Other reactions have included hepatic dysfunction including cholestasis and elevations in serum transaminase, genital pruritus, genital moniliasis, vaginitis, moderate transient neutropenia, fever. Agranulocytosis, thrombocytopenia, idiosyncratic hepatic failure, erythema multiforme, Stevens-Johnson syndrome, serum sickness, and arthralgia have been rarely reported.
In addition to the adverse reactions listed above which have been observed in patients treated with cefadroxil, the following adverse reactions and altered laboratory tests have been reported for cephalosporin-class antibiotics:
Toxic epidermal necrolysis, abdominal pain, superinfection, renal dysfunction, toxic nephropathy, aplastic anemia, hemolytic anemia, hemorrhage, prolonged prothrombin time, positive Coombs’ test, increased BUN, increased creatinine, elevated alkaline phosphatase, elevated aspartate aminotransferase (AST), elevated alanine aminotransferase (ALT), elevated bilirubin, elevated LDH, eosinophilia, pancytopenia, neutropenia.Several cephalosporins have been implicated in triggering seizures, particularly in patients with renal impairment, when the dosage was not reduced (see DOSAGE AND ADMINISTRATION and OVERDOSAGE). If seizures associated with drug therapy occur, the drug should be discontinued. Anticonvulsant therapy can be given if clinically indicated.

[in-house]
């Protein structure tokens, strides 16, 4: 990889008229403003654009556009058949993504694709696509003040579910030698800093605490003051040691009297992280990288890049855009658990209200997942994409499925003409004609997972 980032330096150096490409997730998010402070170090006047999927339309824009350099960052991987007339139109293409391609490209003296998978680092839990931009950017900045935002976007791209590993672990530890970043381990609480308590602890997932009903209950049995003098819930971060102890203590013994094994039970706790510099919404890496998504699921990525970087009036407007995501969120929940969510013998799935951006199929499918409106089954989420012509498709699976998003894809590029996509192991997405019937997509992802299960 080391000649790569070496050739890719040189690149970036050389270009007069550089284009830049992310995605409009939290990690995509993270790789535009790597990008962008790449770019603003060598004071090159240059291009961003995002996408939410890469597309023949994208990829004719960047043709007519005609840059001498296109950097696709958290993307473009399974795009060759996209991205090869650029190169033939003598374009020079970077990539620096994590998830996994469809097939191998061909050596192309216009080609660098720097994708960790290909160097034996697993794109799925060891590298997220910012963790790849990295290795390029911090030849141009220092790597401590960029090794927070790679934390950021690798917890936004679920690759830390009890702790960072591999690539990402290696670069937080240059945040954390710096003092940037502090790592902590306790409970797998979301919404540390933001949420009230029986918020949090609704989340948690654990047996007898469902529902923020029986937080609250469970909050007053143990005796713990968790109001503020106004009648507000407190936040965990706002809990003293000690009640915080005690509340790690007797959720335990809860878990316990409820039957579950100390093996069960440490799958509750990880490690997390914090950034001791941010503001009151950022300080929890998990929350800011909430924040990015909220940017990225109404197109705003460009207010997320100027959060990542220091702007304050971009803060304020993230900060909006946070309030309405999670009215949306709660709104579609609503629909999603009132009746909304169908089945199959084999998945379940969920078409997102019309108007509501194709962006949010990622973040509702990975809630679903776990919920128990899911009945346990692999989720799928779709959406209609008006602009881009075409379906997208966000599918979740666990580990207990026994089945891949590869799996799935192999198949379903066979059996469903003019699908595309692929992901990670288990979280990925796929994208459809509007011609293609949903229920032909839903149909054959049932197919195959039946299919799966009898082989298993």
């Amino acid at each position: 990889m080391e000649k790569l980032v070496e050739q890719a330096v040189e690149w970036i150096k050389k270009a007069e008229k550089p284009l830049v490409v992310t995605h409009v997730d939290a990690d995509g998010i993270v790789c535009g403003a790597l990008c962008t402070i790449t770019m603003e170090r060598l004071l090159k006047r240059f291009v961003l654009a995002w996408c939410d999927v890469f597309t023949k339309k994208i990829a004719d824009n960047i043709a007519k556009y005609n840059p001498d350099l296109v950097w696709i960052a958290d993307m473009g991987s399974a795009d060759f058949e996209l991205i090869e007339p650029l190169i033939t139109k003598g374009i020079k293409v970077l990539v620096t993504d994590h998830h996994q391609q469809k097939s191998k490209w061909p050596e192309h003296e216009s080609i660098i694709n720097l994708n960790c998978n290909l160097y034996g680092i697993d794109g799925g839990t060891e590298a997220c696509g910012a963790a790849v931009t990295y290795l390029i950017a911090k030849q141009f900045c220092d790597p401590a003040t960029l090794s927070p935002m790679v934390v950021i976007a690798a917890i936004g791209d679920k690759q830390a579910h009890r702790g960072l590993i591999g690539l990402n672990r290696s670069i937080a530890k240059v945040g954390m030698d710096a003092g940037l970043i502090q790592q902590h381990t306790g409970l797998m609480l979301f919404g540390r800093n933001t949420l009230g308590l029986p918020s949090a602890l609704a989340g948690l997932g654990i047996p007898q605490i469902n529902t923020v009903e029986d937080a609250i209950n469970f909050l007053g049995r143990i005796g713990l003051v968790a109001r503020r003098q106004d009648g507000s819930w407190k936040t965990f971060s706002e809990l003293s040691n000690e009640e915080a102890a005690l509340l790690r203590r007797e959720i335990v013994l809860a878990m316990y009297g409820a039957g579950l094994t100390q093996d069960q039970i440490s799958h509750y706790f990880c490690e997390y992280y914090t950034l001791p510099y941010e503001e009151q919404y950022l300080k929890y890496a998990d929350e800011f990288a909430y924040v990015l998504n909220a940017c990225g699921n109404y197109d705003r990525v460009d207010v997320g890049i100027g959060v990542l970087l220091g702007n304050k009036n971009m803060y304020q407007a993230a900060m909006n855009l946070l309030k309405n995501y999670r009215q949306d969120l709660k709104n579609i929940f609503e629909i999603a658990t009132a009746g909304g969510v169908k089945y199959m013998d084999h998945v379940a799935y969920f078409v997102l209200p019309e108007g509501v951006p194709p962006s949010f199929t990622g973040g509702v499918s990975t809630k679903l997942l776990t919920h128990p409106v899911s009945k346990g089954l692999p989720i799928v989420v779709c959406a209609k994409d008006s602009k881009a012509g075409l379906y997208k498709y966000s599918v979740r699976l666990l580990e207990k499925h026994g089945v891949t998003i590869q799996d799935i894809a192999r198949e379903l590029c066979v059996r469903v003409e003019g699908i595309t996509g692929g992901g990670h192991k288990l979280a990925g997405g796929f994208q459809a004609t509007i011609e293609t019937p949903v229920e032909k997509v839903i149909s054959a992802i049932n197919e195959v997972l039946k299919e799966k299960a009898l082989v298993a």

A study of children under six years of age suggested that ingestion of less than 250 mg/kg of cephalosporins is not associated with significant outcomes. No action is required other than general support and observation. For amounts greater than 250 mg/kg, induce gastric emptying.In five anuric patients, it was demonstrated that an average of 63% of a 1 g oral dose is extracted from the body during a 6 to 8 hour hemodialysis session.